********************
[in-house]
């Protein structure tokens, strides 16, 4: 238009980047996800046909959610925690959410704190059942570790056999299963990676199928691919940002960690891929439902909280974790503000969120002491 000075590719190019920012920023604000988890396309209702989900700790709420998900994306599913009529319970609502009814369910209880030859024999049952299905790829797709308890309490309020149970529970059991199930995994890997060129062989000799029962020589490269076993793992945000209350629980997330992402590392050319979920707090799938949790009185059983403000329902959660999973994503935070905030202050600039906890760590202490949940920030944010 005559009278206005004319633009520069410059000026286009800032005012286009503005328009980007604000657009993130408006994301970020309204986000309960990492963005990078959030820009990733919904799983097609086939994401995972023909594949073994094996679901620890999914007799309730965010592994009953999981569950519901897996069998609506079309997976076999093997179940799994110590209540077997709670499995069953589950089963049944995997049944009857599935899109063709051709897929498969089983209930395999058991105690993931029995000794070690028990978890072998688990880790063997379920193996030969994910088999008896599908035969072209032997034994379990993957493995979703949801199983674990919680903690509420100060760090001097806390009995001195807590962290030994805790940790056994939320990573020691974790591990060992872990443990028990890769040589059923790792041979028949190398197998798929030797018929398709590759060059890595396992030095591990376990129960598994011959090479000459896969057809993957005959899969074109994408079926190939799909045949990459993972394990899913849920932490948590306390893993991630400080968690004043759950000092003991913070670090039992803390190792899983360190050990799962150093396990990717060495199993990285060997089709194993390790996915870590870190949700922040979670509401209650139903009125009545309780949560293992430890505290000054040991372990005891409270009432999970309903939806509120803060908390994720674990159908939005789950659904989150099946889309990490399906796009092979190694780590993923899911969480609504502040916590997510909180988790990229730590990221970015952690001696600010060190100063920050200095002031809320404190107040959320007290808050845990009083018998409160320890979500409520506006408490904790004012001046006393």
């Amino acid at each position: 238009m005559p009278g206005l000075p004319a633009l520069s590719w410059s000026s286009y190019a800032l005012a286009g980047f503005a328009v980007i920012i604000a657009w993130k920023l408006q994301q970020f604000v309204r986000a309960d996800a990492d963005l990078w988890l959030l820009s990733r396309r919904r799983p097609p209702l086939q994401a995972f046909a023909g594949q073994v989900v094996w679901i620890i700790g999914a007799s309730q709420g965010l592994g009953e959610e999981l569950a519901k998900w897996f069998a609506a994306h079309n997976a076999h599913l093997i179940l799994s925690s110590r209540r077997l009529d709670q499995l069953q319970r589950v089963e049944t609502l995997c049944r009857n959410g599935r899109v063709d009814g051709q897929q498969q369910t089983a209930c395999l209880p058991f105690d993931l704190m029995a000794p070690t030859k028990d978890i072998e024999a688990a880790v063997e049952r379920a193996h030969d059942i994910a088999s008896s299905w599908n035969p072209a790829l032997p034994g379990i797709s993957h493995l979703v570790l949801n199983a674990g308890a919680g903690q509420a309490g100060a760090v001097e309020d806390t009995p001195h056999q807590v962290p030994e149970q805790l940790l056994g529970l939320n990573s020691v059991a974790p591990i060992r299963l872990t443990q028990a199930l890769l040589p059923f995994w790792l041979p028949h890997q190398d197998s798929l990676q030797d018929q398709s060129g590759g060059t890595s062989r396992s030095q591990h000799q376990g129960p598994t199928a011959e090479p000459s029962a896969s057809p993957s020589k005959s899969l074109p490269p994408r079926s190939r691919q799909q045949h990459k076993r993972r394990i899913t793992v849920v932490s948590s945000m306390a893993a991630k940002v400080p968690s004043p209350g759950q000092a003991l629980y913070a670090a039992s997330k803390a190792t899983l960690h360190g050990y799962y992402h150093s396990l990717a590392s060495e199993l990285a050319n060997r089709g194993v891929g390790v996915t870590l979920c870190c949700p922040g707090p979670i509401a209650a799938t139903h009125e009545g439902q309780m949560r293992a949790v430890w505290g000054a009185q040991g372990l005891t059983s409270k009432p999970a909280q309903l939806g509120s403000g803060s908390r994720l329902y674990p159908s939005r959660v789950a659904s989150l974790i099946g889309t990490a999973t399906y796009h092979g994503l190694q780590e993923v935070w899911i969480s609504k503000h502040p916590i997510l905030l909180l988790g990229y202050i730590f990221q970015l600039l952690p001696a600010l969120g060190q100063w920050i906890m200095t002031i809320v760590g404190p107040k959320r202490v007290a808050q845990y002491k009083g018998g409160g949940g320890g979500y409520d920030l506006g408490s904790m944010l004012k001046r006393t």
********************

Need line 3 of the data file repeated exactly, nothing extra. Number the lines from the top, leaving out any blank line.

């Amino acid at each position: 238009m005559p009278g206005l000075p004319a633009l520069s590719w410059s000026s286009y190019a800032l005012a286009g980047f503005a328009v980007i920012i604000a657009w993130k920023l408006q994301q970020f604000v309204r986000a309960d996800a990492d963005l990078w988890l959030l820009s990733r396309r919904r799983p097609p209702l086939q994401a995972f046909a023909g594949q073994v989900v094996w679901i620890i700790g999914a007799s309730q709420g965010l592994g009953e959610e999981l569950a519901k998900w897996f069998a609506a994306h079309n997976a076999h599913l093997i179940l799994s925690s110590r209540r077997l009529d709670q499995l069953q319970r589950v089963e049944t609502l995997c049944r009857n959410g599935r899109v063709d009814g051709q897929q498969q369910t089983a209930c395999l209880p058991f105690d993931l704190m029995a000794p070690t030859k028990d978890i072998e024999a688990a880790v063997e049952r379920a193996h030969d059942i994910a088999s008896s299905w599908n035969p072209a790829l032997p034994g379990i797709s993957h493995l979703v570790l949801n199983a674990g308890a919680g903690q509420a309490g100060a760090v001097e309020d806390t009995p001195h056999q807590v962290p030994e149970q805790l940790l056994g529970l939320n990573s020691v059991a974790p591990i060992r299963l872990t443990q028990a199930l890769l040589p059923f995994w790792l041979p028949h890997q190398d197998s798929l990676q030797d018929q398709s060129g590759g060059t890595s062989r396992s030095q591990h000799q376990g129960p598994t199928a011959e090479p000459s029962a896969s057809p993957s020589k005959s899969l074109p490269p994408r079926s190939r691919q799909q045949h990459k076993r993972r394990i899913t793992v849920v932490s948590s945000m306390a893993a991630k940002v400080p968690s004043p209350g759950q000092a003991l629980y913070a670090a039992s997330k803390a190792t899983l960690h360190g050990y799962y992402h150093s396990l990717a590392s060495e199993l990285a050319n060997r089709g194993v891929g390790v996915t870590l979920c870190c949700p922040g707090p979670i509401a209650a799938t139903h009125e009545g439902q309780m949560r293992a949790v430890w505290g000054a009185q040991g372990l005891t059983s409270k009432p999970a909280q309903l939806g509120s403000g803060s908390r994720l329902y674990p159908s939005r959660v789950a659904s989150l974790i099946g889309t990490a999973t399906y796009h092979g994503l190694q780590e993923v935070w899911i969480s609504k503000h502040p916590i997510l905030l909180l988790g990229y202050i730590f990221q970015l600039l952690p001696a600010l969120g060190q100063w920050i906890m200095t002031i809320v760590g404190p107040k959320r202490v007290a808050q845990y002491k009083g018998g409160g949940g320890g979500y409520d920030l506006g408490s904790m944010l004012k001046r006393t």